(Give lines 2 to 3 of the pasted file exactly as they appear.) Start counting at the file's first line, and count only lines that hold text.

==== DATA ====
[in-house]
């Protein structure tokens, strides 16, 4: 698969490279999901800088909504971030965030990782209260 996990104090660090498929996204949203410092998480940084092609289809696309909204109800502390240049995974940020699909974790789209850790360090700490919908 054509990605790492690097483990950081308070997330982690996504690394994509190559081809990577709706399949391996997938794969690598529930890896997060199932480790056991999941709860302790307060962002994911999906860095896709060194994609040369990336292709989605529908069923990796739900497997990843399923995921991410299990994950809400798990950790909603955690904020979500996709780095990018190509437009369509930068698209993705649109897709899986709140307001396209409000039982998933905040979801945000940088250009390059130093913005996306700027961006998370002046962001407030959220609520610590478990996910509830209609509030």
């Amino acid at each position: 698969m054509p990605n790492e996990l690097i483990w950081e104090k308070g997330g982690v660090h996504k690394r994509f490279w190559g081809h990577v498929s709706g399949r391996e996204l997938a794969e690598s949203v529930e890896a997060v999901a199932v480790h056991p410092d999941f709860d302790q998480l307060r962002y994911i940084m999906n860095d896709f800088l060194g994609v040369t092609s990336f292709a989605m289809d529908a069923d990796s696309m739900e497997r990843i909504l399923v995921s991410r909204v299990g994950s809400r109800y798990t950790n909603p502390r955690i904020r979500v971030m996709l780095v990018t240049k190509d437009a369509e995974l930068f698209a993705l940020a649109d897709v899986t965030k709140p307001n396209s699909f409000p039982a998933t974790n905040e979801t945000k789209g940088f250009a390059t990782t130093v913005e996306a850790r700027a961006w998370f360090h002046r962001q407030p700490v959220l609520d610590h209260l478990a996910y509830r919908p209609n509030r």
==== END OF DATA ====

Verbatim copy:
């Protein structure tokens, strides 16, 4: 698969490279999901800088909504971030965030990782209260 996990104090660090498929996204949203410092998480940084092609289809696309909204109800502390240049995974940020699909974790789209850790360090700490919908 054509990605790492690097483990950081308070997330982690996504690394994509190559081809990577709706399949391996997938794969690598529930890896997060199932480790056991999941709860302790307060962002994911999906860095896709060194994609040369990336292709989605529908069923990796739900497997990843399923995921991410299990994950809400798990950790909603955690904020979500996709780095990018190509437009369509930068698209993705649109897709899986709140307001396209409000039982998933905040979801945000940088250009390059130093913005996306700027961006998370002046962001407030959220609520610590478990996910509830209609509030």
């Amino acid at each position: 698969m054509p990605n790492e996990l690097i483990w950081e104090k308070g997330g982690v660090h996504k690394r994509f490279w190559g081809h990577v498929s709706g399949r391996e996204l997938a794969e690598s949203v529930e890896a997060v999901a199932v480790h056991p410092d999941f709860d302790q998480l307060r962002y994911i940084m999906n860095d896709f800088l060194g994609v040369t092609s990336f292709a989605m289809d529908a069923d990796s696309m739900e497997r990843i909504l399923v995921s991410r909204v299990g994950s809400r109800y798990t950790n909603p502390r955690i904020r979500v971030m996709l780095v990018t240049k190509d437009a369509e995974l930068f698209a993705l940020a649109d897709v899986t965030k709140p307001n396209s699909f409000p039982a998933t974790n905040e979801t945000k789209g940088f250009a390059t990782t130093v913005e996306a850790r700027a961006w998370f360090h002046r962001q407030p700490v959220l609520d610590h209260l478990a996910y509830r919908p209609n509030r």